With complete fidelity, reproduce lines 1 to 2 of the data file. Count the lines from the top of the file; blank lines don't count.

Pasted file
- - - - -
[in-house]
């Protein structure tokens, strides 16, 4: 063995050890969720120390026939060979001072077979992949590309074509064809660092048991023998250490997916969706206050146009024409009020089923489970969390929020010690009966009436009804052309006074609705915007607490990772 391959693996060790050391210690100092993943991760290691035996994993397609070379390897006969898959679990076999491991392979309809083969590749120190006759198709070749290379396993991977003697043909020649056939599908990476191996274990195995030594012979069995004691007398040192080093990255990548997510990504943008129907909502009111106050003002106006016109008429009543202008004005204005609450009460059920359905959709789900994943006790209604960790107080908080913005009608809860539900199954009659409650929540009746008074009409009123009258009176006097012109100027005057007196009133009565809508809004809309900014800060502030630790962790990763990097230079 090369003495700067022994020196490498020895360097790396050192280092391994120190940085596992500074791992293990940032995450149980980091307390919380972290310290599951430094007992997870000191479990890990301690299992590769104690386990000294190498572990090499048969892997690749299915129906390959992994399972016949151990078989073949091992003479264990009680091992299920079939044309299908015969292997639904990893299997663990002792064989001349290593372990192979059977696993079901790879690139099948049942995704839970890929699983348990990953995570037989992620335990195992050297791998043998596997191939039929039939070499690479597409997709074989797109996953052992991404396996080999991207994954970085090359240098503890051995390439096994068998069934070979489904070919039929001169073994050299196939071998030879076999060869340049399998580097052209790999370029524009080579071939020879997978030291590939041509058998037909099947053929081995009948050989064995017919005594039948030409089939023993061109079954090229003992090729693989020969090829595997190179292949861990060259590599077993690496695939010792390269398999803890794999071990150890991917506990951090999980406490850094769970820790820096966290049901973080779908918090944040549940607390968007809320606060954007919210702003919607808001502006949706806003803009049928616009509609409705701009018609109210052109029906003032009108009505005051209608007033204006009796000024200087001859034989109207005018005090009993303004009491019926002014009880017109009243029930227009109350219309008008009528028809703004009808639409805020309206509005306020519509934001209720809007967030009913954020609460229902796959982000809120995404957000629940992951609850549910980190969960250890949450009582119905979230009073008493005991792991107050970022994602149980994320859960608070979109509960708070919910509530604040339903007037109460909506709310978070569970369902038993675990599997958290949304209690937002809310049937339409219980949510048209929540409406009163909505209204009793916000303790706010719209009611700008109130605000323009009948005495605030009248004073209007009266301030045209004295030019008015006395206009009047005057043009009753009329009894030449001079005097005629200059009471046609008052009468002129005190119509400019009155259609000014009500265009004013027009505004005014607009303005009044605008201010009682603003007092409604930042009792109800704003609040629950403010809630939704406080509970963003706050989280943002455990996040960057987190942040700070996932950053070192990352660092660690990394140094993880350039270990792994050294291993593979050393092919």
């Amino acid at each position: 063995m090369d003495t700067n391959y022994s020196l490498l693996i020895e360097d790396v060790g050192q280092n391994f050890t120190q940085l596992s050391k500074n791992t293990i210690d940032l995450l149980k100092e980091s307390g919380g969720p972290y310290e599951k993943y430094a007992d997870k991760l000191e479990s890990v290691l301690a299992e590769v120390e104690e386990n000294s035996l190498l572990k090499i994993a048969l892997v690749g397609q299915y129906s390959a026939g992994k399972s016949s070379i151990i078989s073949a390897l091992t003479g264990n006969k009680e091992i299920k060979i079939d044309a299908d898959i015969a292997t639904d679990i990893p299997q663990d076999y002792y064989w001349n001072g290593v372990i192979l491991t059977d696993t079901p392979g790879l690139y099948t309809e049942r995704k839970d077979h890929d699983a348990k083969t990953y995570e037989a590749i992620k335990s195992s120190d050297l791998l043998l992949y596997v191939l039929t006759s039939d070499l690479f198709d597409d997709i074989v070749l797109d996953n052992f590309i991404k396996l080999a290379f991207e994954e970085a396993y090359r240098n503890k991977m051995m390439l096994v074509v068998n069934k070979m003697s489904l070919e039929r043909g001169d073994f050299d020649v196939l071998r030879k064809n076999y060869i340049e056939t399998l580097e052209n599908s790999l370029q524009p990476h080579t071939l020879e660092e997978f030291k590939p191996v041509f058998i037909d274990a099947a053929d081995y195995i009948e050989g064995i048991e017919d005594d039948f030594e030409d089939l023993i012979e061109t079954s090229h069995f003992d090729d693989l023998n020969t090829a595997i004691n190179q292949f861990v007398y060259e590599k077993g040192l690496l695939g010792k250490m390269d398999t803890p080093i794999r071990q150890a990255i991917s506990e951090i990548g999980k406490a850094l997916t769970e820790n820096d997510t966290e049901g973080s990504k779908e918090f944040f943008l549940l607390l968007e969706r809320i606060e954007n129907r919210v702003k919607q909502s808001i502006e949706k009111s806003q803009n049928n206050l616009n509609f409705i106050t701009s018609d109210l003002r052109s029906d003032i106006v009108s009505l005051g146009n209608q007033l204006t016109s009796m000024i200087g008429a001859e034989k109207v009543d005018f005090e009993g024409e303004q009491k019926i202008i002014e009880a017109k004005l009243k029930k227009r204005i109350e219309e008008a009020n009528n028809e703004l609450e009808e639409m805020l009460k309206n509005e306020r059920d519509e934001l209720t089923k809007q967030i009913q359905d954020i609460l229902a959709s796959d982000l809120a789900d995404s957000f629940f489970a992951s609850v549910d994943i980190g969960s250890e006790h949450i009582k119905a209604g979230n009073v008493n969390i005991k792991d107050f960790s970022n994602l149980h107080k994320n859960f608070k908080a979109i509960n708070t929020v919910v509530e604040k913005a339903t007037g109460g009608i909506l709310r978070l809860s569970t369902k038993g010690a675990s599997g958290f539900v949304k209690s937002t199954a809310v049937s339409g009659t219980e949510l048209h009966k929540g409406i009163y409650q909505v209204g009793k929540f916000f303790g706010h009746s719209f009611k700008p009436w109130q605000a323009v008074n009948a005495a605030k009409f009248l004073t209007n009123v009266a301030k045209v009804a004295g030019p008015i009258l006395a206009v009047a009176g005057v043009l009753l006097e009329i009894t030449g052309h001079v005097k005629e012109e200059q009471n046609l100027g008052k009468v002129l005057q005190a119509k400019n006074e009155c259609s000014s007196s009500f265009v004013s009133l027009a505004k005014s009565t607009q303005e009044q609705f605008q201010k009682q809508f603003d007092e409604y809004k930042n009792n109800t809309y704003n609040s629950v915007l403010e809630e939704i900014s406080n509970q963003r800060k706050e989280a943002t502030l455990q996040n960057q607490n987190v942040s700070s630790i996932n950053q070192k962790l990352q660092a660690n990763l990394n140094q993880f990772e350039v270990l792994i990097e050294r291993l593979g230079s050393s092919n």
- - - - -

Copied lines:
[in-house]
């Protein structure tokens, strides 16, 4: 063995050890969720120390026939060979001072077979992949590309074509064809660092048991023998250490997916969706206050146009024409009020089923489970969390929020010690009966009436009804052309006074609705915007607490990772 391959693996060790050391210690100092993943991760290691035996994993397609070379390897006969898959679990076999491991392979309809083969590749120190006759198709070749290379396993991977003697043909020649056939599908990476191996274990195995030594012979069995004691007398040192080093990255990548997510990504943008129907909502009111106050003002106006016109008429009543202008004005204005609450009460059920359905959709789900994943006790209604960790107080908080913005009608809860539900199954009659409650929540009746008074009409009123009258009176006097012109100027005057007196009133009565809508809004809309900014800060502030630790962790990763990097230079 090369003495700067022994020196490498020895360097790396050192280092391994120190940085596992500074791992293990940032995450149980980091307390919380972290310290599951430094007992997870000191479990890990301690299992590769104690386990000294190498572990090499048969892997690749299915129906390959992994399972016949151990078989073949091992003479264990009680091992299920079939044309299908015969292997639904990893299997663990002792064989001349290593372990192979059977696993079901790879690139099948049942995704839970890929699983348990990953995570037989992620335990195992050297791998043998596997191939039929039939070499690479597409997709074989797109996953052992991404396996080999991207994954970085090359240098503890051995390439096994068998069934070979489904070919039929001169073994050299196939071998030879076999060869340049399998580097052209790999370029524009080579071939020879997978030291590939041509058998037909099947053929081995009948050989064995017919005594039948030409089939023993061109079954090229003992090729693989020969090829595997190179292949861990060259590599077993690496695939010792390269398999803890794999071990150890991917506990951090999980406490850094769970820790820096966290049901973080779908918090944040549940607390968007809320606060954007919210702003919607808001502006949706806003803009049928616009509609409705701009018609109210052109029906003032009108009505005051209608007033204006009796000024200087001859034989109207005018005090009993303004009491019926002014009880017109009243029930227009109350219309008008009528028809703004009808639409805020309206509005306020519509934001209720809007967030009913954020609460229902796959982000809120995404957000629940992951609850549910980190969960250890949450009582119905979230009073008493005991792991107050970022994602149980994320859960608070979109509960708070919910509530604040339903007037109460909506709310978070569970369902038993675990599997958290949304209690937002809310049937339409219980949510048209929540409406009163909505209204009793916000303790706010719209009611700008109130605000323009009948005495605030009248004073209007009266301030045209004295030019008015006395206009009047005057043009009753009329009894030449001079005097005629200059009471046609008052009468002129005190119509400019009155259609000014009500265009004013027009505004005014607009303005009044605008201010009682603003007092409604930042009792109800704003609040629950403010809630939704406080509970963003706050989280943002455990996040960057987190942040700070996932950053070192990352660092660690990394140094993880350039270990792994050294291993593979050393092919």